I performed in one production, supported in part by the French consulate, of a Romanian playwright's script about immigrating to Switzerland. Despite the different language, culture, and historical politics, the audience could connect with the story about traveling to a new land. It is a very human story. All people's stories are human stories. I am not Hamlet, but his experiences are in some ways familiar to me in my own life. Dramatic Arts have the ability to bridge human experience across time and distance, both geographic and cultural. Dramatic works can help us make sense of a sometimes chaotic, random world. Bad things sometimes happen to good people, good things sometimes happen to people who do bad things. Dramatic Arts can help us make sense of things, share who we are with those around us, play at the reason things happen, and let us sleep better at night.
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Diplomatic Journal
DJ: You have been trained at Columbia College, Chicago and Lawrence University, Appleton among others.
Q3 - To what extent your schooling contributed attaining your artistic goals thus far? Some might say having talent and practice are enough to pursue acting career! But how do you see the role of formal education on that?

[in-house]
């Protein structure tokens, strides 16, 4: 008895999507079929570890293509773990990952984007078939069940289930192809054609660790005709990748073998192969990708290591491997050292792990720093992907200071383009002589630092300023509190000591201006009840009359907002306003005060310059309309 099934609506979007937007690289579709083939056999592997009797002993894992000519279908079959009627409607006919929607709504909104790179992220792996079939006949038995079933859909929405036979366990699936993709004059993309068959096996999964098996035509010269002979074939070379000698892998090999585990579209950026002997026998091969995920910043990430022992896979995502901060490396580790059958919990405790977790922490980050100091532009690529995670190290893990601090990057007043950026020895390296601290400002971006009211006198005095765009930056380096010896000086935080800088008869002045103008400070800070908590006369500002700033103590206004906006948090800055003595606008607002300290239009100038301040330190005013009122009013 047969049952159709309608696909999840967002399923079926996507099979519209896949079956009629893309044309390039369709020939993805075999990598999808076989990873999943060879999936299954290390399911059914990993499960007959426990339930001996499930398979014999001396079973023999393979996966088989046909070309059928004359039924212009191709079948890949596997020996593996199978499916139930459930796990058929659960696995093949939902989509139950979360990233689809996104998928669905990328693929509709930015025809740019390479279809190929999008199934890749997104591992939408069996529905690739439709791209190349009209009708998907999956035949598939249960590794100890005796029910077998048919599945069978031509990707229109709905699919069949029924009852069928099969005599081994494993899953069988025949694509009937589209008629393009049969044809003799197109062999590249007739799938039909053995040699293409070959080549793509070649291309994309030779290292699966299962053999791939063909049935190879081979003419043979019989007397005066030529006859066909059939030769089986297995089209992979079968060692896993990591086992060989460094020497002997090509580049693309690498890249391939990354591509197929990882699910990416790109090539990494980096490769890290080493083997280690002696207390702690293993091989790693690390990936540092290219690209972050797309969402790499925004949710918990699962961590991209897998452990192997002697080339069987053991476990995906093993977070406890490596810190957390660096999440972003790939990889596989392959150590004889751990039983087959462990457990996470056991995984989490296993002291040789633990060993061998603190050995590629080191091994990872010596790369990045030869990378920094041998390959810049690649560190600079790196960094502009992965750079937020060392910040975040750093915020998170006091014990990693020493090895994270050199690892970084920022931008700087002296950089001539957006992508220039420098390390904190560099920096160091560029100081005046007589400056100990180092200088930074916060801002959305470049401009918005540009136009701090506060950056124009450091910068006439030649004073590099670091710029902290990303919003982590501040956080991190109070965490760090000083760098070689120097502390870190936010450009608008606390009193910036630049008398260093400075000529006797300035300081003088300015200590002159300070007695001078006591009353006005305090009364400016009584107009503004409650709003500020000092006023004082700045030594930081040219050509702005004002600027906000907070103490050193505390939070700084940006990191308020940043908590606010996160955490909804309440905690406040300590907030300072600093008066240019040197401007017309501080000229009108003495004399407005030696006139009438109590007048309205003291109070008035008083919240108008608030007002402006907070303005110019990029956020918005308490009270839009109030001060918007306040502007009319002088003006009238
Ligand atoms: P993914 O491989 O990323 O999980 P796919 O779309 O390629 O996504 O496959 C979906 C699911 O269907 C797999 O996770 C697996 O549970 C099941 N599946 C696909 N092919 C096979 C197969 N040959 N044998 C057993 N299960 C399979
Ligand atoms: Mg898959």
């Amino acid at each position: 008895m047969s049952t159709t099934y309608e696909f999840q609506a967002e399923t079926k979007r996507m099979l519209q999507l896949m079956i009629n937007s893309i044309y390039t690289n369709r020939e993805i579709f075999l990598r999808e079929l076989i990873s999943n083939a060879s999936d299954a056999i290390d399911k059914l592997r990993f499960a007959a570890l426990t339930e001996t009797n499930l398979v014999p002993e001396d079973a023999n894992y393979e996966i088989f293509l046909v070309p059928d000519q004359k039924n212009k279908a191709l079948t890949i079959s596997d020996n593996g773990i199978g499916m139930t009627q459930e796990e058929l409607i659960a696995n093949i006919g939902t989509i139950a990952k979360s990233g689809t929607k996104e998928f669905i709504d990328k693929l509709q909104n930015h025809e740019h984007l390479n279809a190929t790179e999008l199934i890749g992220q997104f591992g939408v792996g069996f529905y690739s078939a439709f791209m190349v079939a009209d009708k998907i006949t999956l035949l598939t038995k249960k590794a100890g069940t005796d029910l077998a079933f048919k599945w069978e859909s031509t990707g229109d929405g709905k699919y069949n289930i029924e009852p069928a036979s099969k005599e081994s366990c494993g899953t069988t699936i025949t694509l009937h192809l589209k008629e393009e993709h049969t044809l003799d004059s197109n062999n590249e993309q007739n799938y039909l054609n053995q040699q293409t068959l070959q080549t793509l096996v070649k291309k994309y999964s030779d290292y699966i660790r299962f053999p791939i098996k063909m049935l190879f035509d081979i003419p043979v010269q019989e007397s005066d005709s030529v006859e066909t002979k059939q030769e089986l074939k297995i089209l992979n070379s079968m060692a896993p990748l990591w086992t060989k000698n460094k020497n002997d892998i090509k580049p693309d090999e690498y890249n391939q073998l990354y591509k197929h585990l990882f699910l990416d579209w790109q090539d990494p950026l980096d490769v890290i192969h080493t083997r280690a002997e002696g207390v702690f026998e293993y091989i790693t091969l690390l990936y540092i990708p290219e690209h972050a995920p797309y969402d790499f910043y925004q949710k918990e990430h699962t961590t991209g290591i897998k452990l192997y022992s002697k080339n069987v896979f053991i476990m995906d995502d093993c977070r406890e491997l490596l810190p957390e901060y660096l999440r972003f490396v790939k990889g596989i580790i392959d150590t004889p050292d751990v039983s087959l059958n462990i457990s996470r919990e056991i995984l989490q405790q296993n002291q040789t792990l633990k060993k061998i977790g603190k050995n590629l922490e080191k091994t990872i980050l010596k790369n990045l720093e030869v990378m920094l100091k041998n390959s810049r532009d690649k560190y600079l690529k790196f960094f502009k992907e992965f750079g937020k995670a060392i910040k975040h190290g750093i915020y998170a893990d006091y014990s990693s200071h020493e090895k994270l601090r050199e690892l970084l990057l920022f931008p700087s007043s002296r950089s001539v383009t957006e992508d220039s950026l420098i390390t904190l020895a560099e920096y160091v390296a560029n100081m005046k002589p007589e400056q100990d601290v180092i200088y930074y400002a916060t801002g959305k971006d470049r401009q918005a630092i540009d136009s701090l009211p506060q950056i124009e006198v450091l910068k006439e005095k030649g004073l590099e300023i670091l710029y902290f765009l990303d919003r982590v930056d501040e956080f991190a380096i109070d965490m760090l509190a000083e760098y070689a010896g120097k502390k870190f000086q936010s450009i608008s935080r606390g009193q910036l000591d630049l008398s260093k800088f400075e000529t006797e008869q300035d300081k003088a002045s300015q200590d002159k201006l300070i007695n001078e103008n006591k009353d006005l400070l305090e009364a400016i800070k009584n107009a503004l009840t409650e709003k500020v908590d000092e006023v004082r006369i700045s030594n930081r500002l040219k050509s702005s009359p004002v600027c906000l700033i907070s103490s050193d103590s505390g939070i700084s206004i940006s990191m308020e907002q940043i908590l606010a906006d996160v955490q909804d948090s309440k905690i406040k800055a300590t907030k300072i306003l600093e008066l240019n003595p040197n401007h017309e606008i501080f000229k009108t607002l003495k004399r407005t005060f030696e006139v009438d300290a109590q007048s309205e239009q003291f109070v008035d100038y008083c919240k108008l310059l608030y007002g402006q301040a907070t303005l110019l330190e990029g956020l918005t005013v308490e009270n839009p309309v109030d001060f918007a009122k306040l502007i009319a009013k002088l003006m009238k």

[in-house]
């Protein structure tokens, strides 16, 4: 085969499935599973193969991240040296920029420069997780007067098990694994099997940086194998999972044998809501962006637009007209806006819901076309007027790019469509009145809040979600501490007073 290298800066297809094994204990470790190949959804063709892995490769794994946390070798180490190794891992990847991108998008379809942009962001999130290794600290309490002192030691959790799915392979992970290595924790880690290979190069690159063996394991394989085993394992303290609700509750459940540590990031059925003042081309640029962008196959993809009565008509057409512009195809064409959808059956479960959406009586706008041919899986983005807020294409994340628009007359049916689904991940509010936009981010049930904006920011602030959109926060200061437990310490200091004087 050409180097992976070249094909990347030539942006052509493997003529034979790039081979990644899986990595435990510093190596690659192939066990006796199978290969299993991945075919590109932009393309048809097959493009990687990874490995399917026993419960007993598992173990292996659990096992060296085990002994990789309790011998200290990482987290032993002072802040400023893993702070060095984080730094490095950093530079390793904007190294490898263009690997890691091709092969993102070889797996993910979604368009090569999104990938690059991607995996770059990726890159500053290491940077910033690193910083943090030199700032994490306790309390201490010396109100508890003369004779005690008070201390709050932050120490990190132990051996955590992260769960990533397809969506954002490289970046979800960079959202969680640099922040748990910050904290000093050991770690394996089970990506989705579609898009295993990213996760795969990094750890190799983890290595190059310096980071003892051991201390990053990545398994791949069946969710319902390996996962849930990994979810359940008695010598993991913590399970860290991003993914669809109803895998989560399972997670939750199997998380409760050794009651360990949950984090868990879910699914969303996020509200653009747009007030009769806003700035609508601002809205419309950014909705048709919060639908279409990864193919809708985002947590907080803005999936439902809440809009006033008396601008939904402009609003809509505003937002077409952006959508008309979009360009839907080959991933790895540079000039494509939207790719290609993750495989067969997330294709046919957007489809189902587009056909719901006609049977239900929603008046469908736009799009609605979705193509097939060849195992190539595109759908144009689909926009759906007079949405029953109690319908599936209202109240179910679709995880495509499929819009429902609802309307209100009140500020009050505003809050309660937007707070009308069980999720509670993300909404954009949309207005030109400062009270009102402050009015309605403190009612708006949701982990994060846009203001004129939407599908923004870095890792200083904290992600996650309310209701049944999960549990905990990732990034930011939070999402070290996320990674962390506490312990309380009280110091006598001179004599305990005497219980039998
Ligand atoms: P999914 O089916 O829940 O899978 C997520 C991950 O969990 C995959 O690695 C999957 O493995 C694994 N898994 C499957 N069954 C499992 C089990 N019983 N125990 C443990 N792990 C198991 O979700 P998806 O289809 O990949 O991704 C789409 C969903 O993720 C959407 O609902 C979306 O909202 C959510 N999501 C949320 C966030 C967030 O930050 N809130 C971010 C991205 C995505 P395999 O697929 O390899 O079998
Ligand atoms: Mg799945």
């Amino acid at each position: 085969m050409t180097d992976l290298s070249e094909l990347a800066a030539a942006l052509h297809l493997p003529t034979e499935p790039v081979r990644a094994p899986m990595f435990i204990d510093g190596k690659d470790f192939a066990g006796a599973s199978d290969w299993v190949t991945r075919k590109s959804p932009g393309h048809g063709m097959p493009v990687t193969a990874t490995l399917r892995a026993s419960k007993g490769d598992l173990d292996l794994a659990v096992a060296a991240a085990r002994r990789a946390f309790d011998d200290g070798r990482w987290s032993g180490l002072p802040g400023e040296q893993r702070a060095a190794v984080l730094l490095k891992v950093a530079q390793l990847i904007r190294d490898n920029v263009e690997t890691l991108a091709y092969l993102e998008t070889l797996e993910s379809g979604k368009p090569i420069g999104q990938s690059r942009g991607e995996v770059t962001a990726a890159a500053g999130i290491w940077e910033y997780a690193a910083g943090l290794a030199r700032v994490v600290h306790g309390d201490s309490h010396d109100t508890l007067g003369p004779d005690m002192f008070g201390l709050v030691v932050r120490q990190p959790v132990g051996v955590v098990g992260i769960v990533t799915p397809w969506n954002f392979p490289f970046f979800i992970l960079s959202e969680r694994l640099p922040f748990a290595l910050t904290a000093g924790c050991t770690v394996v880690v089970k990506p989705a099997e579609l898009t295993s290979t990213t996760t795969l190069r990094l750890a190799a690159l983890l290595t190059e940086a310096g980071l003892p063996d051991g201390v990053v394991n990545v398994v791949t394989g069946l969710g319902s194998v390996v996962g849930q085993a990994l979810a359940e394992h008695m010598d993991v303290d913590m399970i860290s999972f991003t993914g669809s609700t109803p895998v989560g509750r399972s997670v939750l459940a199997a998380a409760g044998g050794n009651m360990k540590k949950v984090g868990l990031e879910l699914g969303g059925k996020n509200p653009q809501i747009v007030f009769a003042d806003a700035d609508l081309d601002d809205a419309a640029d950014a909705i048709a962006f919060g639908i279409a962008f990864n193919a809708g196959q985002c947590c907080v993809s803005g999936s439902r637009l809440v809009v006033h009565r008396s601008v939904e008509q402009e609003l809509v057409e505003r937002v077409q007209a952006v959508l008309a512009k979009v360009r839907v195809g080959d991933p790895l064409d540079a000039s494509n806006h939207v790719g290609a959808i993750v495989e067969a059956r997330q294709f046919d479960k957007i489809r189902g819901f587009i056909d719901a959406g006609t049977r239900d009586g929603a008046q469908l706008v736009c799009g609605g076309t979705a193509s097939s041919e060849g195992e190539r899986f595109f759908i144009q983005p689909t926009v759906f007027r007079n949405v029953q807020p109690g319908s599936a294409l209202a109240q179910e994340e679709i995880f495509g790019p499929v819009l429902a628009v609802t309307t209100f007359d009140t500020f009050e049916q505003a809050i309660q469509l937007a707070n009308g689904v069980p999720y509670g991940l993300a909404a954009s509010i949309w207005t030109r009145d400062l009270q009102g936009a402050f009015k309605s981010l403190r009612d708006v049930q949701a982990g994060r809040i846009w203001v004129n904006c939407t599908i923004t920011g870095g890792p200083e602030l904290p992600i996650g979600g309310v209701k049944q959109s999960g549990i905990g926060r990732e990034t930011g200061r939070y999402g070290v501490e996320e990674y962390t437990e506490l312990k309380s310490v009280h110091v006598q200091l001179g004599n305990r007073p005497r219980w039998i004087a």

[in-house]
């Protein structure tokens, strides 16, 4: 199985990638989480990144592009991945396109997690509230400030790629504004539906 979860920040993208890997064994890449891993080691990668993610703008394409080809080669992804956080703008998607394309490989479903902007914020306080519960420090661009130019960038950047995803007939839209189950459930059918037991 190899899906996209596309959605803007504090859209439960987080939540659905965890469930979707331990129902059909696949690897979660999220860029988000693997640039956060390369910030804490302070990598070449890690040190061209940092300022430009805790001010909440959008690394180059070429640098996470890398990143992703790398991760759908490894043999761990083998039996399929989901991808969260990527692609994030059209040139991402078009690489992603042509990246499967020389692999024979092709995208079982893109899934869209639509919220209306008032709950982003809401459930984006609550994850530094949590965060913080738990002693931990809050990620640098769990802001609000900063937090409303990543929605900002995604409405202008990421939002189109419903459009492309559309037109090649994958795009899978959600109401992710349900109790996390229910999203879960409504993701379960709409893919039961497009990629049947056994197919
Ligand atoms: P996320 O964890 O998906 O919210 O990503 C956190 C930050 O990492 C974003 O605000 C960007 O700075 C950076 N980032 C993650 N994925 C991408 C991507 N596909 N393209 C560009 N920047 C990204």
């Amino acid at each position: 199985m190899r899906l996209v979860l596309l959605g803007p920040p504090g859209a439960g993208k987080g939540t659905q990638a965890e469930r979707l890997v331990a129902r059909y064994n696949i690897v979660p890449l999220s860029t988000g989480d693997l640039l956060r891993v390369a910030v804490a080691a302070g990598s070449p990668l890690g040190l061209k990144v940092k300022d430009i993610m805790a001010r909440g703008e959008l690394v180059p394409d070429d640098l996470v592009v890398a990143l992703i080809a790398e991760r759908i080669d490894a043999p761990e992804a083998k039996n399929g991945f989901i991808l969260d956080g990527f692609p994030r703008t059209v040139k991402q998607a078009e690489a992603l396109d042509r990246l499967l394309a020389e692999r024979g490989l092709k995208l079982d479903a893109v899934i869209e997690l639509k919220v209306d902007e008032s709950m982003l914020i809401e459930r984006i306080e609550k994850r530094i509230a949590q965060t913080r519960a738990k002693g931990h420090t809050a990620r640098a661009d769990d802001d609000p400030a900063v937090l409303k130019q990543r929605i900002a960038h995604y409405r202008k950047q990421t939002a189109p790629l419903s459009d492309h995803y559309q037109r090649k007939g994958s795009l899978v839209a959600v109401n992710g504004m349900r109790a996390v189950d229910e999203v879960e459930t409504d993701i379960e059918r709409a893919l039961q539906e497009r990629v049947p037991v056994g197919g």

DA: Training as an actor gives useful tools. A formal education helps not just in interpreting text, but understanding the world. All my characters live in a world. It may be different than mine; it may be completely made up. But the education that helps me understand my world also helps me understand my characters' worlds.

Q4 - If you would be able to get one message across the world, what would that massage be?
DA: Be good to each other, and try to act out of love and goodness. By hurting others, we hurt ourselves. Violence is rarely a good choice, while words have tremendous power. It's far less costly to talk, than to arm oneself.
Q5 - Any particular experience that you wish to share with your peers and those who are reading this interview?
DA: Luck is preparation meeting opportunity.
Q6 - For those who wish to follow you, please tell us about your upcoming projects.
DA: I'm currently attached to a series in development, and recently co-wrote a short horror/thriller script a little reminiscent of Twilight Zone and Hitchcock. News about my upcoming projects is listed at www.davidaugust.com.
You can also follow me at: twitter.com/DavidAugust facebook.com/davidaugustactor
DJ: David August, thank you for your time and attending this interview.
DA: Thank you very much, and thank you for having me.

The World Academy of Arts, Literature and Media - WAALM -
It supports, develops, and promotes the dramatic and fine arts, creative writing and poetry, as well as professional journalism and media productions. WAALM regularly identifies and rewards excellence, inspires practitioners, and benefits the public, by means of an awarding event. As a nonprofit, independent and secular organisation, WAALM promotes cross-cultural activities and humanitarian efforts.
WAALM - School of Cultural Diplomacy
It is a division of WAALM and the first ever School of Cultural Diplomacy. It offers further and continuing distance learning education for adults.
WAALM - School of Cultural Diplomacy is a secular, non-governmental organisation (NGO) and belongs to no political party.
Diplomatic Journal
It is an electronic journal, a media center for WAALM - School of Cultural Diplomacy.